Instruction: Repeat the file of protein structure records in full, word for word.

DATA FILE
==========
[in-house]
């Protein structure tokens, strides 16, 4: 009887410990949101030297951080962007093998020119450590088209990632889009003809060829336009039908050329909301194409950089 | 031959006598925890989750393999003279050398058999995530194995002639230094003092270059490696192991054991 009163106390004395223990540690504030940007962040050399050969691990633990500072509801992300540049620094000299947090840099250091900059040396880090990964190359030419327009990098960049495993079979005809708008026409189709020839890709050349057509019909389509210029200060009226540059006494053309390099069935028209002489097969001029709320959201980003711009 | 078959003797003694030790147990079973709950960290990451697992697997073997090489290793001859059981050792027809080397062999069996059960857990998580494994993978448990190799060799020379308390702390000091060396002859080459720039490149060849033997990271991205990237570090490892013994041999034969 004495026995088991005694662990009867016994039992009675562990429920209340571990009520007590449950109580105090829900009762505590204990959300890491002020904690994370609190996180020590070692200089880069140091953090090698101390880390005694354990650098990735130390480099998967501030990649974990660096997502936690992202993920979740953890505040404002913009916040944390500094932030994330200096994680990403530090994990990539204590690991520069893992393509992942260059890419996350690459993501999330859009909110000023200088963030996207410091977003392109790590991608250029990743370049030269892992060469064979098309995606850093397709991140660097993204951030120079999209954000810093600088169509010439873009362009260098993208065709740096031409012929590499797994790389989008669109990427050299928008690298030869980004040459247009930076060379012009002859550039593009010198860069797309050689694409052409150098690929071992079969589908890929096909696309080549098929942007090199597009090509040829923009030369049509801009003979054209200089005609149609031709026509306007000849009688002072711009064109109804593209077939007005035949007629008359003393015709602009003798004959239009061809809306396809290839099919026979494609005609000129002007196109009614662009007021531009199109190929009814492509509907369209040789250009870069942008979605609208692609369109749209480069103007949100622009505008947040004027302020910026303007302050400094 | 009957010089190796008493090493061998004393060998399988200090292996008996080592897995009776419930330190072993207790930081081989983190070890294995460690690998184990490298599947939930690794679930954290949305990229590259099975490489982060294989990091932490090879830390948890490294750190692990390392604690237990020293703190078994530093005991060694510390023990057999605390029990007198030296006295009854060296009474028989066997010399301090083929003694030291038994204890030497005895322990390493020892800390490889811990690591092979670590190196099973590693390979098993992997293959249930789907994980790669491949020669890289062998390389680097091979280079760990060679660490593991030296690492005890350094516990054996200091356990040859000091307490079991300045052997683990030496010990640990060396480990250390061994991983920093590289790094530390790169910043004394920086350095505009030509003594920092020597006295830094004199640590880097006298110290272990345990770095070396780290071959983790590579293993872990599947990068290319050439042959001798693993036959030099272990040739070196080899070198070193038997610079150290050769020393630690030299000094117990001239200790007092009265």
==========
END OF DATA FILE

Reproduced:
[in-house]
């Protein structure tokens, strides 16, 4: 009887410990949101030297951080962007093998020119450590088209990632889009003809060829336009039908050329909301194409950089 | 031959006598925890989750393999003279050398058999995530194995002639230094003092270059490696192991054991 009163106390004395223990540690504030940007962040050399050969691990633990500072509801992300540049620094000299947090840099250091900059040396880090990964190359030419327009990098960049495993079979005809708008026409189709020839890709050349057509019909389509210029200060009226540059006494053309390099069935028209002489097969001029709320959201980003711009 | 078959003797003694030790147990079973709950960290990451697992697997073997090489290793001859059981050792027809080397062999069996059960857990998580494994993978448990190799060799020379308390702390000091060396002859080459720039490149060849033997990271991205990237570090490892013994041999034969 004495026995088991005694662990009867016994039992009675562990429920209340571990009520007590449950109580105090829900009762505590204990959300890491002020904690994370609190996180020590070692200089880069140091953090090698101390880390005694354990650098990735130390480099998967501030990649974990660096997502936690992202993920979740953890505040404002913009916040944390500094932030994330200096994680990403530090994990990539204590690991520069893992393509992942260059890419996350690459993501999330859009909110000023200088963030996207410091977003392109790590991608250029990743370049030269892992060469064979098309995606850093397709991140660097993204951030120079999209954000810093600088169509010439873009362009260098993208065709740096031409012929590499797994790389989008669109990427050299928008690298030869980004040459247009930076060379012009002859550039593009010198860069797309050689694409052409150098690929071992079969589908890929096909696309080549098929942007090199597009090509040829923009030369049509801009003979054209200089005609149609031709026509306007000849009688002072711009064109109804593209077939007005035949007629008359003393015709602009003798004959239009061809809306396809290839099919026979494609005609000129002007196109009614662009007021531009199109190929009814492509509907369209040789250009870069942008979605609208692609369109749209480069103007949100622009505008947040004027302020910026303007302050400094 | 009957010089190796008493090493061998004393060998399988200090292996008996080592897995009776419930330190072993207790930081081989983190070890294995460690690998184990490298599947939930690794679930954290949305990229590259099975490489982060294989990091932490090879830390948890490294750190692990390392604690237990020293703190078994530093005991060694510390023990057999605390029990007198030296006295009854060296009474028989066997010399301090083929003694030291038994204890030497005895322990390493020892800390490889811990690591092979670590190196099973590693390979098993992997293959249930789907994980790669491949020669890289062998390389680097091979280079760990060679660490593991030296690492005890350094516990054996200091356990040859000091307490079991300045052997683990030496010990640990060396480990250390061994991983920093590289790094530390790169910043004394920086350095505009030509003594920092020597006295830094004199640590880097006298110290272990345990770095070396780290071959983790590579293993872990599947990068290319050439042959001798693993036959030099272990040739070196080899070198070193038997610079150290050769020393630690030299000094117990001239200790007092009265």